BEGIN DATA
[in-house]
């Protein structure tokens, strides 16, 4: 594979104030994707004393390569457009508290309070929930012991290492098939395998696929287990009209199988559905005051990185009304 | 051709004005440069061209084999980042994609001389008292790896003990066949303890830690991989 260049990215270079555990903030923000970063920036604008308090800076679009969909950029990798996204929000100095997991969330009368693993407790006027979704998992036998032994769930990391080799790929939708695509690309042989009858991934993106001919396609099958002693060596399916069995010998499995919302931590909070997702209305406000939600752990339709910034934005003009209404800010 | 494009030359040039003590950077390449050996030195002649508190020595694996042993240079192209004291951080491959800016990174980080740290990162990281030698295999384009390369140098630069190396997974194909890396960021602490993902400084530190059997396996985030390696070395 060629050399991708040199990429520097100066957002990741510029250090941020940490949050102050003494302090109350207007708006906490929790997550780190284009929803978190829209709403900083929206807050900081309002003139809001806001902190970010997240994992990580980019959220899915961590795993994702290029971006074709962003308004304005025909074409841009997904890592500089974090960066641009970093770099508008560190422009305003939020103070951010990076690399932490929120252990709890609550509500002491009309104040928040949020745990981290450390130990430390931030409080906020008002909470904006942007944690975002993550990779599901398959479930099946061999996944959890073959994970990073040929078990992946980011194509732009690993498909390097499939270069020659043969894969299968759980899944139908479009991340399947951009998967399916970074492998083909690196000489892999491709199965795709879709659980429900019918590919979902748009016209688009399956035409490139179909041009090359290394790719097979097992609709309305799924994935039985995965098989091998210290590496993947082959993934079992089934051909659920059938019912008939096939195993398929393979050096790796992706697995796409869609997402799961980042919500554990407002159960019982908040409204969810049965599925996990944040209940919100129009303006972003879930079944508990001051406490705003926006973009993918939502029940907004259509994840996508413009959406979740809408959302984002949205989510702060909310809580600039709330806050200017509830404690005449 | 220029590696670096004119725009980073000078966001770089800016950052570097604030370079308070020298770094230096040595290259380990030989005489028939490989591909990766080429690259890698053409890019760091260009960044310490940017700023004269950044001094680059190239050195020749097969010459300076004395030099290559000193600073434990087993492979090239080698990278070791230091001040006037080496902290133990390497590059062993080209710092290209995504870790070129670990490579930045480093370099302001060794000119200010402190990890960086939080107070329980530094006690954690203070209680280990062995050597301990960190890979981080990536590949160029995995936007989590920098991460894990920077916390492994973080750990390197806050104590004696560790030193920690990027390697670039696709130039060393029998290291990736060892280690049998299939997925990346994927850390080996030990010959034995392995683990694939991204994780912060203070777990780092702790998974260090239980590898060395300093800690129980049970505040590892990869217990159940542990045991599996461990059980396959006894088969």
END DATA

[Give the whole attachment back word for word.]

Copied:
[in-house]
């Protein structure tokens, strides 16, 4: 594979104030994707004393390569457009508290309070929930012991290492098939395998696929287990009209199988559905005051990185009304 | 051709004005440069061209084999980042994609001389008292790896003990066949303890830690991989 260049990215270079555990903030923000970063920036604008308090800076679009969909950029990798996204929000100095997991969330009368693993407790006027979704998992036998032994769930990391080799790929939708695509690309042989009858991934993106001919396609099958002693060596399916069995010998499995919302931590909070997702209305406000939600752990339709910034934005003009209404800010 | 494009030359040039003590950077390449050996030195002649508190020595694996042993240079192209004291951080491959800016990174980080740290990162990281030698295999384009390369140098630069190396997974194909890396960021602490993902400084530190059997396996985030390696070395 060629050399991708040199990429520097100066957002990741510029250090941020940490949050102050003494302090109350207007708006906490929790997550780190284009929803978190829209709403900083929206807050900081309002003139809001806001902190970010997240994992990580980019959220899915961590795993994702290029971006074709962003308004304005025909074409841009997904890592500089974090960066641009970093770099508008560190422009305003939020103070951010990076690399932490929120252990709890609550509500002491009309104040928040949020745990981290450390130990430390931030409080906020008002909470904006942007944690975002993550990779599901398959479930099946061999996944959890073959994970990073040929078990992946980011194509732009690993498909390097499939270069020659043969894969299968759980899944139908479009991340399947951009998967399916970074492998083909690196000489892999491709199965795709879709659980429900019918590919979902748009016209688009399956035409490139179909041009090359290394790719097979097992609709309305799924994935039985995965098989091998210290590496993947082959993934079992089934051909659920059938019912008939096939195993398929393979050096790796992706697995796409869609997402799961980042919500554990407002159960019982908040409204969810049965599925996990944040209940919100129009303006972003879930079944508990001051406490705003926006973009993918939502029940907004259509994840996508413009959406979740809408959302984002949205989510702060909310809580600039709330806050200017509830404690005449 | 220029590696670096004119725009980073000078966001770089800016950052570097604030370079308070020298770094230096040595290259380990030989005489028939490989591909990766080429690259890698053409890019760091260009960044310490940017700023004269950044001094680059190239050195020749097969010459300076004395030099290559000193600073434990087993492979090239080698990278070791230091001040006037080496902290133990390497590059062993080209710092290209995504870790070129670990490579930045480093370099302001060794000119200010402190990890960086939080107070329980530094006690954690203070209680280990062995050597301990960190890979981080990536590949160029995995936007989590920098991460894990920077916390492994973080750990390197806050104590004696560790030193920690990027390697670039696709130039060393029998290291990736060892280690049998299939997925990346994927850390080996030990010959034995392995683990694939991204994780912060203070777990780092702790998974260090239980590898060395300093800690129980049970505040590892990869217990159940542990045991599996461990059980396959006894088969």